While beneficial to the target communities, this has resulted in spotty national coverage, lack of co-ordination nation-wide, and less sustainability. It is now time for government officials to become facilitators and for a partnership to be strengthened between all communities (with CBOs and NGOs included) and the Government.
The community management training required is to encourage and train officials in how to become facilitators rather than be providers. Officials and ministry professionals must be convinced of benefits to themselves of changing their approach, or they may become a hindrance to community management and empowerment. They must be shown that they can themselves benefit when the communities undertake self help projects, not the least by allowing more development to succeed with less Governmental budget, and the officials getting career credit for successful projects.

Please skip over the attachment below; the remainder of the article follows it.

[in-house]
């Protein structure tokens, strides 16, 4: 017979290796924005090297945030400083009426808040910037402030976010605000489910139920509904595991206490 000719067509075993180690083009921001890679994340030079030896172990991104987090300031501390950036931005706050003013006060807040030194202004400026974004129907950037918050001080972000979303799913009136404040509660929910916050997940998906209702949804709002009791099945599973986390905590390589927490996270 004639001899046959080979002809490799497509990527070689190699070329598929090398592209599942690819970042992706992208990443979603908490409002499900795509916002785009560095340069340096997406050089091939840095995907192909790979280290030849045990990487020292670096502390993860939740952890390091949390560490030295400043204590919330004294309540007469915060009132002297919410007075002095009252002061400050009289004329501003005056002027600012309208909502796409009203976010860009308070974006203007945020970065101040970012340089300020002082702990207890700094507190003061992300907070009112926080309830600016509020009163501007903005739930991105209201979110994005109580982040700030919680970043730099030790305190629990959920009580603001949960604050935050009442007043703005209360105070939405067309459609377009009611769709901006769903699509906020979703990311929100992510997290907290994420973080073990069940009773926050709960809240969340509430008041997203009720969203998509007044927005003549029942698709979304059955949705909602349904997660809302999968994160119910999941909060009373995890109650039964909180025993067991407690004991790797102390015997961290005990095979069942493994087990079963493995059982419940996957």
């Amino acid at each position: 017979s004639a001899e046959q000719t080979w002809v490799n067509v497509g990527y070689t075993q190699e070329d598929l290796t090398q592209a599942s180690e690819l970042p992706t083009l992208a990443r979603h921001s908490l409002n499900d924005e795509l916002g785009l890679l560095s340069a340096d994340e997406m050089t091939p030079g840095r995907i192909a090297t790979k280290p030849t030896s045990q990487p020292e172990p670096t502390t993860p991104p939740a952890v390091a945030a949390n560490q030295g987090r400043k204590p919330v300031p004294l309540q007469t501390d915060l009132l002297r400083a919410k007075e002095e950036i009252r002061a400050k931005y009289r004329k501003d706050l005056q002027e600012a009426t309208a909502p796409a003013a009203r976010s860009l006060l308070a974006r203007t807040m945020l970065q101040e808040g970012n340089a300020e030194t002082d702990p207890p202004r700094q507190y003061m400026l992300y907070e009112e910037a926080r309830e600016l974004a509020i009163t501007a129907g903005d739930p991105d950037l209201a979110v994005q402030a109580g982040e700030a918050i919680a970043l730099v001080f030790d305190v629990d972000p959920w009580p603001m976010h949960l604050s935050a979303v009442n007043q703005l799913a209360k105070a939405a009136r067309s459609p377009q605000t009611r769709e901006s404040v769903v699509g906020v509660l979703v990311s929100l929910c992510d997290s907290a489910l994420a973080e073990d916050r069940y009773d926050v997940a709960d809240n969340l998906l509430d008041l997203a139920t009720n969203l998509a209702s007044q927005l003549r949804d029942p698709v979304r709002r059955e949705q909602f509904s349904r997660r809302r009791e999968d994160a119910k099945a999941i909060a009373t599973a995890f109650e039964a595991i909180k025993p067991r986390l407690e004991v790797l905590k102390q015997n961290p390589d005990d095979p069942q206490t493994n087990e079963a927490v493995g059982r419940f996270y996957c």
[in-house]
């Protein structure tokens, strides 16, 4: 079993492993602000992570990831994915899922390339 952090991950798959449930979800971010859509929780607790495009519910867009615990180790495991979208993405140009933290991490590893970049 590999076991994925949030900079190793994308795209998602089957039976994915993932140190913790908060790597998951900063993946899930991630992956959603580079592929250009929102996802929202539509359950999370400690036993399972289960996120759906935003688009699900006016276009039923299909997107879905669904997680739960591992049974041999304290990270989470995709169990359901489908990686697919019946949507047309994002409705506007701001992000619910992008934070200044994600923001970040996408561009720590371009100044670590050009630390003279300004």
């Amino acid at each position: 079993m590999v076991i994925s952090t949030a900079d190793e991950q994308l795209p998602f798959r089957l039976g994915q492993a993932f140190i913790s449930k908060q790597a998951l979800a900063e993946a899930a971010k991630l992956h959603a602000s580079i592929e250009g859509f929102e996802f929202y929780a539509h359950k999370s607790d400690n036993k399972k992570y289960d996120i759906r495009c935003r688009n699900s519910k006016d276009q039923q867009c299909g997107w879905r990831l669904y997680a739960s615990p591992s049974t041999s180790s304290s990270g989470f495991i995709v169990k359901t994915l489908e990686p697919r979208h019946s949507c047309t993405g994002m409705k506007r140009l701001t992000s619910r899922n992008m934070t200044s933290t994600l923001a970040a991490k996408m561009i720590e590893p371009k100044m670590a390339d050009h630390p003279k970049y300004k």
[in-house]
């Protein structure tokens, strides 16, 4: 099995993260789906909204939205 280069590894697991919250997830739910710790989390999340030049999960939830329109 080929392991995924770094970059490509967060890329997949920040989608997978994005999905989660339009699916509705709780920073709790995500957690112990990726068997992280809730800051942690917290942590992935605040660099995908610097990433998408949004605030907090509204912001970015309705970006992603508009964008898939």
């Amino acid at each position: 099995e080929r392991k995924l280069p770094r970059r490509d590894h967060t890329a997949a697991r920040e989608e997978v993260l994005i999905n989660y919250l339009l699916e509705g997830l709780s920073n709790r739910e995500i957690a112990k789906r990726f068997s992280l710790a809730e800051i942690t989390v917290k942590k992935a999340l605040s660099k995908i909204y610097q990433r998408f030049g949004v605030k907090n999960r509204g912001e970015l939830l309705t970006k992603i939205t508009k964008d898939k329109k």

5.2. The Roles of Local and Area Leaders:
In a pattern similar to that of Governmental officials above, local leaders have often in the past taken the "patronage" or "provider" approach. This is becoming increasingly less viable for them, too. The difference with a local leader or politician is that the leader, unlike the Governmental official, does not have a professional career in the civil service to cultivate, but depends upon public recognition and popularity to remain in power or obtain a more powerful political position.
Again, if such leaders see the empowerment of communities as a threat to their personal careers, and decide to hinder the community management training, they can easily block the process. On the other hand, if leaders and politicians can be shown that they can considerably benefit by active participation in facilitating self help development, they become important assets in the process.